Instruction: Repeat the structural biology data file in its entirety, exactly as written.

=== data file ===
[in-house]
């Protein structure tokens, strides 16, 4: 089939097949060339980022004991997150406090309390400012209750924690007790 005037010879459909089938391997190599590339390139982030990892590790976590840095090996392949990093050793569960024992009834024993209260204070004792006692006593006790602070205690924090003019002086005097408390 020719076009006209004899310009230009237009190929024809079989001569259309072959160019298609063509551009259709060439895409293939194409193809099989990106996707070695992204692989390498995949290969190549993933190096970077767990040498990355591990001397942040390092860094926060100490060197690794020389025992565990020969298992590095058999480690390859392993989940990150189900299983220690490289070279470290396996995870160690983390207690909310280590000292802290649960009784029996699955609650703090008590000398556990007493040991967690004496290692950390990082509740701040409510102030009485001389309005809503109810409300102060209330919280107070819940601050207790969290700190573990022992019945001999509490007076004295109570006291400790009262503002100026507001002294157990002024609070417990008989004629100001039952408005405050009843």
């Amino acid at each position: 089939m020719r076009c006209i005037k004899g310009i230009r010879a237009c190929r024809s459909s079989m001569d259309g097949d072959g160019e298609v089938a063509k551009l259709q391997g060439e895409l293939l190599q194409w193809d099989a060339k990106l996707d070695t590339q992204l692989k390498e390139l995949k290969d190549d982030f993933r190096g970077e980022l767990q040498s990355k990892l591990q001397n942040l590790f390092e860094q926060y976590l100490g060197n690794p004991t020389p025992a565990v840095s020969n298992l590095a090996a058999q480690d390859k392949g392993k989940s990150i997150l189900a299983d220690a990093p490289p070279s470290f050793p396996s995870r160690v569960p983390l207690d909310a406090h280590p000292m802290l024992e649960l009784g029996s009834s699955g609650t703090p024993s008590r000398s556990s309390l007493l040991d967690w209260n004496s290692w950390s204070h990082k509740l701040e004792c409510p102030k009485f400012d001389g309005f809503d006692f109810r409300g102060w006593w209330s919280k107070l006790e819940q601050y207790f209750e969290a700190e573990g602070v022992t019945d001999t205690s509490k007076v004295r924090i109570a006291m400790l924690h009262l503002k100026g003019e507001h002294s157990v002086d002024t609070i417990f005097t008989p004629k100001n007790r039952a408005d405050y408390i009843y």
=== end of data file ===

[in-house]
């Protein structure tokens, strides 16, 4: 089939097949060339980022004991997150406090309390400012209750924690007790 005037010879459909089938391997190599590339390139982030990892590790976590840095090996392949990093050793569960024992009834024993209260204070004792006692006593006790602070205690924090003019002086005097408390 020719076009006209004899310009230009237009190929024809079989001569259309072959160019298609063509551009259709060439895409293939194409193809099989990106996707070695992204692989390498995949290969190549993933190096970077767990040498990355591990001397942040390092860094926060100490060197690794020389025992565990020969298992590095058999480690390859392993989940990150189900299983220690490289070279470290396996995870160690983390207690909310280590000292802290649960009784029996699955609650703090008590000398556990007493040991967690004496290692950390990082509740701040409510102030009485001389309005809503109810409300102060209330919280107070819940601050207790969290700190573990022992019945001999509490007076004295109570006291400790009262503002100026507001002294157990002024609070417990008989004629100001039952408005405050009843």
């Amino acid at each position: 089939m020719r076009c006209i005037k004899g310009i230009r010879a237009c190929r024809s459909s079989m001569d259309g097949d072959g160019e298609v089938a063509k551009l259709q391997g060439e895409l293939l190599q194409w193809d099989a060339k990106l996707d070695t590339q992204l692989k390498e390139l995949k290969d190549d982030f993933r190096g970077e980022l767990q040498s990355k990892l591990q001397n942040l590790f390092e860094q926060y976590l100490g060197n690794p004991t020389p025992a565990v840095s020969n298992l590095a090996a058999q480690d390859k392949g392993k989940s990150i997150l189900a299983d220690a990093p490289p070279s470290f050793p396996s995870r160690v569960p983390l207690d909310a406090h280590p000292m802290l024992e649960l009784g029996s009834s699955g609650t703090p024993s008590r000398s556990s309390l007493l040991d967690w209260n004496s290692w950390s204070h990082k509740l701040e004792c409510p102030k009485f400012d001389g309005f809503d006692f109810r409300g102060w006593w209330s919280k107070l006790e819940q601050y207790f209750e969290a700190e573990g602070v022992t019945d001999t205690s509490k007076v004295r924090i109570a006291m400790l924690h009262l503002k100026g003019e507001h002294s157990v002086d002024t609070i417990f005097t008989p004629k100001n007790r039952a408005d405050y408390i009843y």